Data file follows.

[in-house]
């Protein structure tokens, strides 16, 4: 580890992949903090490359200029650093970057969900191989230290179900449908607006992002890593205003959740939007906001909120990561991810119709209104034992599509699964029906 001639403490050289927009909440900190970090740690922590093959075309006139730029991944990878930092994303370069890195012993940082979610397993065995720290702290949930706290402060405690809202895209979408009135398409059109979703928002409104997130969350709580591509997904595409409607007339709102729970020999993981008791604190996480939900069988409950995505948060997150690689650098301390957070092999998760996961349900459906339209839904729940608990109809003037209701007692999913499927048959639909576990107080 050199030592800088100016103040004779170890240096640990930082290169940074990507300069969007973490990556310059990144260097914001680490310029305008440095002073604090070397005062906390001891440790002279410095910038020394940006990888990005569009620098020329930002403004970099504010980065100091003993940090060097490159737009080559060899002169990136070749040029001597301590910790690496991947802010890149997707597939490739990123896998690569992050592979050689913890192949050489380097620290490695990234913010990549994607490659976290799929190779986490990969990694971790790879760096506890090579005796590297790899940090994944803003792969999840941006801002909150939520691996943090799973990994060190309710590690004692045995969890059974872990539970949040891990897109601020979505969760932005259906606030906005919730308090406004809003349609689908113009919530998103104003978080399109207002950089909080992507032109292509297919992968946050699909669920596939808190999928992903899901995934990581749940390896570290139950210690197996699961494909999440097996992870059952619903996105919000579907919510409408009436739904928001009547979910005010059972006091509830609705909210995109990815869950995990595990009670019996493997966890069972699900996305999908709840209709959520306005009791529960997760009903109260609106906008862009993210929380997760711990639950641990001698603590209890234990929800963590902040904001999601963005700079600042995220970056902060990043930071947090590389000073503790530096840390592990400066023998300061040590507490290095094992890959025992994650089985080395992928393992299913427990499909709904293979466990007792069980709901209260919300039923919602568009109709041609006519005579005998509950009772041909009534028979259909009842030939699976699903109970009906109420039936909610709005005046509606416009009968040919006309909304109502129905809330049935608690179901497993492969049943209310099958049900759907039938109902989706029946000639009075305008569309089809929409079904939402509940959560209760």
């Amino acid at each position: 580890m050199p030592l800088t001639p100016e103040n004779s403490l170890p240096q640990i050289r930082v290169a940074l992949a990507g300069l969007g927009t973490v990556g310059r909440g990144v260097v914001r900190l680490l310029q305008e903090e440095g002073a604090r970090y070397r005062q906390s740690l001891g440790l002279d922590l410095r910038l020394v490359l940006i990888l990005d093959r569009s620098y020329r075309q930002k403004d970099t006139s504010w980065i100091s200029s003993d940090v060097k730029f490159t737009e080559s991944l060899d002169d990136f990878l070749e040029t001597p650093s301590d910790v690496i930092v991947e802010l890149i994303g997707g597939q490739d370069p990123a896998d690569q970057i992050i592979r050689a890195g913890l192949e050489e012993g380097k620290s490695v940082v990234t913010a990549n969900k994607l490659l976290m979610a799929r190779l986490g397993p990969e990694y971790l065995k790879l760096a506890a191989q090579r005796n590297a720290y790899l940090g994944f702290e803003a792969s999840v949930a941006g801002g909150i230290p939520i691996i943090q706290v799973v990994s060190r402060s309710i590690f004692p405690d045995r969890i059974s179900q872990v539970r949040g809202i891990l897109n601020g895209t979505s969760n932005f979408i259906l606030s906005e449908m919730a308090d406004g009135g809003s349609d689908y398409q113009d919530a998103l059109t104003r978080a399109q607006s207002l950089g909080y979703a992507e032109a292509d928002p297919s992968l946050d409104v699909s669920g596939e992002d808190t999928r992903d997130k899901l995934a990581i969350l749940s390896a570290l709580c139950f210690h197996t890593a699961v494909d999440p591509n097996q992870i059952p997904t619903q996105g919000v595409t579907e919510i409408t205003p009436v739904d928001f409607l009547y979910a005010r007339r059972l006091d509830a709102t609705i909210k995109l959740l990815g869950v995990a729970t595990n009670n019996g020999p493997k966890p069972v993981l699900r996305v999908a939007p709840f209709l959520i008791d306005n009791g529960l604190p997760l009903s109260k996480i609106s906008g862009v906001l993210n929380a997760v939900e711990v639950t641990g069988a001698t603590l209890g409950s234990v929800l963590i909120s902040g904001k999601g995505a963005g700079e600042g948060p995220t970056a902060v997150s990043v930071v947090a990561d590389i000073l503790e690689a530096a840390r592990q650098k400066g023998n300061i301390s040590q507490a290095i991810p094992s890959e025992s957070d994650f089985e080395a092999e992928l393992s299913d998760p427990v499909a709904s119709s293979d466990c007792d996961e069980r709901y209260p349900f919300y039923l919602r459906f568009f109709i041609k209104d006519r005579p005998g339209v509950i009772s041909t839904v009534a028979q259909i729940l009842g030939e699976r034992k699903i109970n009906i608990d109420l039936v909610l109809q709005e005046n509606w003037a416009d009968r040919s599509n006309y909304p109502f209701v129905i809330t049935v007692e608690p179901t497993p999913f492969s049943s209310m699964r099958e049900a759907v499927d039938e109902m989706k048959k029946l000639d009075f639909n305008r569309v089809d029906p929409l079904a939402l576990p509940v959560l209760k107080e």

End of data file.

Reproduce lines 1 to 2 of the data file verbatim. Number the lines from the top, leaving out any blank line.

[in-house]
């Protein structure tokens, strides 16, 4: 580890992949903090490359200029650093970057969900191989230290179900449908607006992002890593205003959740939007906001909120990561991810119709209104034992599509699964029906 001639403490050289927009909440900190970090740690922590093959075309006139730029991944990878930092994303370069890195012993940082979610397993065995720290702290949930706290402060405690809202895209979408009135398409059109979703928002409104997130969350709580591509997904595409409607007339709102729970020999993981008791604190996480939900069988409950995505948060997150690689650098301390957070092999998760996961349900459906339209839904729940608990109809003037209701007692999913499927048959639909576990107080 050199030592800088100016103040004779170890240096640990930082290169940074990507300069969007973490990556310059990144260097914001680490310029305008440095002073604090070397005062906390001891440790002279410095910038020394940006990888990005569009620098020329930002403004970099504010980065100091003993940090060097490159737009080559060899002169990136070749040029001597301590910790690496991947802010890149997707597939490739990123896998690569992050592979050689913890192949050489380097620290490695990234913010990549994607490659976290799929190779986490990969990694971790790879760096506890090579005796590297790899940090994944803003792969999840941006801002909150939520691996943090799973990994060190309710590690004692045995969890059974872990539970949040891990897109601020979505969760932005259906606030906005919730308090406004809003349609689908113009919530998103104003978080399109207002950089909080992507032109292509297919992968946050699909669920596939808190999928992903899901995934990581749940390896570290139950210690197996699961494909999440097996992870059952619903996105919000579907919510409408009436739904928001009547979910005010059972006091509830609705909210995109990815869950995990595990009670019996493997966890069972699900996305999908709840209709959520306005009791529960997760009903109260609106906008862009993210929380997760711990639950641990001698603590209890234990929800963590902040904001999601963005700079600042995220970056902060990043930071947090590389000073503790530096840390592990400066023998300061040590507490290095094992890959025992994650089985080395992928393992299913427990499909709904293979466990007792069980709901209260919300039923919602568009109709041609006519005579005998509950009772041909009534028979259909009842030939699976699903109970009906109420039936909610709005005046509606416009009968040919006309909304109502129905809330049935608690179901497993492969049943209310099958049900759907039938109902989706029946000639009075305008569309089809929409079904939402509940959560209760």